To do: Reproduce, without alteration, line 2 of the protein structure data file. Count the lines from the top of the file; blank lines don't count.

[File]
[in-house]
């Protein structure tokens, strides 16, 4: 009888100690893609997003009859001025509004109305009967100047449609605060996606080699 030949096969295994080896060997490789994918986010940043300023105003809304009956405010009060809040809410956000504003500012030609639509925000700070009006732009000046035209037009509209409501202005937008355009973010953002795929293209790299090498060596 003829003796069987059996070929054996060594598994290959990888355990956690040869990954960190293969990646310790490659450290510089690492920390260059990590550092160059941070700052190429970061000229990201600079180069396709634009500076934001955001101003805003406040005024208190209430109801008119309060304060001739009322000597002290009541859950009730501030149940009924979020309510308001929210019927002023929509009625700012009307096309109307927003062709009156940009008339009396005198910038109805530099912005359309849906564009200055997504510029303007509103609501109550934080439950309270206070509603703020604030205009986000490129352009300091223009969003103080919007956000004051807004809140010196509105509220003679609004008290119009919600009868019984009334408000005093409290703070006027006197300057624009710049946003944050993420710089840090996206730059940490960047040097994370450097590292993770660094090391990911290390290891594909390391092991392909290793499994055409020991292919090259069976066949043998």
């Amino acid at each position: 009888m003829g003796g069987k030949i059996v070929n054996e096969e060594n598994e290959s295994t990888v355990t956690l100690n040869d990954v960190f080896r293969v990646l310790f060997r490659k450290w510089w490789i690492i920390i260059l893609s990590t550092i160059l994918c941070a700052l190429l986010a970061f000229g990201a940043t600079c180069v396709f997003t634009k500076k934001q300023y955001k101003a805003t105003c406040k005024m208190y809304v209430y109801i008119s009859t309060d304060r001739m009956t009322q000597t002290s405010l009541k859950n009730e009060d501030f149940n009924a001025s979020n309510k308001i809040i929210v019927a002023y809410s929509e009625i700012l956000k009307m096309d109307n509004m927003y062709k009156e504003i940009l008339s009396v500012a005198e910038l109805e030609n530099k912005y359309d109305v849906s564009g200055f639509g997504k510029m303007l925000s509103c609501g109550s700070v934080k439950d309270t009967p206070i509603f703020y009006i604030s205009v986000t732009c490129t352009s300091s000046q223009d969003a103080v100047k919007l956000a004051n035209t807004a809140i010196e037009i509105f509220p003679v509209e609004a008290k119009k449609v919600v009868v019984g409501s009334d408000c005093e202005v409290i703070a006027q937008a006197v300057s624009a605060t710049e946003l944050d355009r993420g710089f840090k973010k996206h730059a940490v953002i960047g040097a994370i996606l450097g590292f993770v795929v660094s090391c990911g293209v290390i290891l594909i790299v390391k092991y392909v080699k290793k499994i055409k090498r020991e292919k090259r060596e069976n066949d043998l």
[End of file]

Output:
């Protein structure tokens, strides 16, 4: 009888100690893609997003009859001025509004109305009967100047449609605060996606080699 030949096969295994080896060997490789994918986010940043300023105003809304009956405010009060809040809410956000504003500012030609639509925000700070009006732009000046035209037009509209409501202005937008355009973010953002795929293209790299090498060596 003829003796069987059996070929054996060594598994290959990888355990956690040869990954960190293969990646310790490659450290510089690492920390260059990590550092160059941070700052190429970061000229990201600079180069396709634009500076934001955001101003805003406040005024208190209430109801008119309060304060001739009322000597002290009541859950009730501030149940009924979020309510308001929210019927002023929509009625700012009307096309109307927003062709009156940009008339009396005198910038109805530099912005359309849906564009200055997504510029303007509103609501109550934080439950309270206070509603703020604030205009986000490129352009300091223009969003103080919007956000004051807004809140010196509105509220003679609004008290119009919600009868019984009334408000005093409290703070006027006197300057624009710049946003944050993420710089840090996206730059940490960047040097994370450097590292993770660094090391990911290390290891594909390391092991392909290793499994055409020991292919090259069976066949043998």